There are two issues. One, the neck of the ball must be large in order to have material left after drilling and tapping it for a 3/4 bolt. That means that the neck needs to be an inch or more in diameter. The larger the ball neck, the more its lean angle is restricted, because it is the neck of the ball that limits its lean angle.

Next, the aluminum ball is easily grooved by the ball clamp or claw. When the ball clamp wears a groove in the ball, it tends to hang in the groove and when backing, the trailer is jackknifed while maneuvering and this lets the trailer become a big pipe wrench that turns the ball. Of course, pivoting in one direction, it aids in tightening the ball, but in the other, it loosens the ball.

The integral stud or one piece type ball can have a much smaller neck, because there is no threaded hole to take out material. One piece hitch balls are steel, a much stronger and harder material, especially when chrome plated.

There is no way to safety the internally threaded ball except for Loctite and that is only an aid.

With the one piece ball, an elastic or deformed (Stover) nut can be used, and even if it is left loose, it will not continue to unscrew. Further, most one piece balls have enough thread length to double nut it and it would be highly improbable that using a full nut, backed by an elastic Jam nut could ever come off.

Most stores that sell trailer hitch balls also sell couplers. The easiest thing to do is to borrow a coupler from its shelf and take it to the area where the hitch balls are and simply couple them together and check for lean angle.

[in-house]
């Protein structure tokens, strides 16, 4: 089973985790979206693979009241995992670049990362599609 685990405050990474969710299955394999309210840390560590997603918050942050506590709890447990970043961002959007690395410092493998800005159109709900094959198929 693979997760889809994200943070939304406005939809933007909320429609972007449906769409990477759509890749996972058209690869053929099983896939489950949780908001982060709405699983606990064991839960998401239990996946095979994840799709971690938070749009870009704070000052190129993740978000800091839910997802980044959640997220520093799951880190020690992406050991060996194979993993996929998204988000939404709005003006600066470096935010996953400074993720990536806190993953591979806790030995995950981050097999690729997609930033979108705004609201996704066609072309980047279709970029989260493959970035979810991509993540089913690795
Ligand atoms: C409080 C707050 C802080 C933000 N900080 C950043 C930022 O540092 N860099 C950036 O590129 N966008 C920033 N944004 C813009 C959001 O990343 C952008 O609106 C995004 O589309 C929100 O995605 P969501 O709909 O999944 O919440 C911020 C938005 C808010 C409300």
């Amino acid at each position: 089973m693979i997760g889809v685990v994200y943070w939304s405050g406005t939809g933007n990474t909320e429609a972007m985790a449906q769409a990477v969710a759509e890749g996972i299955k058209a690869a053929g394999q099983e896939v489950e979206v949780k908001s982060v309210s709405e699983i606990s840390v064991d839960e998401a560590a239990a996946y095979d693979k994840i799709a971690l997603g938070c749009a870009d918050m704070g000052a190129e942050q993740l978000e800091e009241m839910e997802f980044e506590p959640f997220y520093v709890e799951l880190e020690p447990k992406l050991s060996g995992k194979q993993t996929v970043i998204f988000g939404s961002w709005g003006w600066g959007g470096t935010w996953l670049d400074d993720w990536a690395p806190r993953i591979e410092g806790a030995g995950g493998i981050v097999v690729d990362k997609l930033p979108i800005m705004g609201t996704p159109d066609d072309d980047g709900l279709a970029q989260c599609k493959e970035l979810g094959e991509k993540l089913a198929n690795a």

The one piece ball with a 3/4" stud that allows the most lean should be your choice.

The couplers do not all have the same ball clamp or claw. If you are buying a coupler, be sure to choose the one with the most lean angle. For four wheel vehicles, that is not a consideration and so the couplers are not carefully designed to have large lean angles.

PS:

With an elastic of Stover nut, it can not be unscrewed without holding the ball with a wrench. It the trailer is pad locked onto the ball, this thwarts the would be thief from removing the ball to steal the trailer, because he can not get to the ball adequately to keep it from spinning.
 

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Trailer Ball

I've read just about every post on trailers and the trailer ball. I have never experience a trailer ball coming loose on anything and I have been towing things around for 40+ years. Maybe it is different with a motorcycle and trailer because there isn't much tongue weight and that may account for the trailer balls to loosen. Just to be on the right side of safety and not wanting to experience what it feels like when your trailer starts digging up the asphalt, I've installed a 1/8" roll pin or split pin to prevent the nut from coming off. I purchased mine at the local Lowe's store.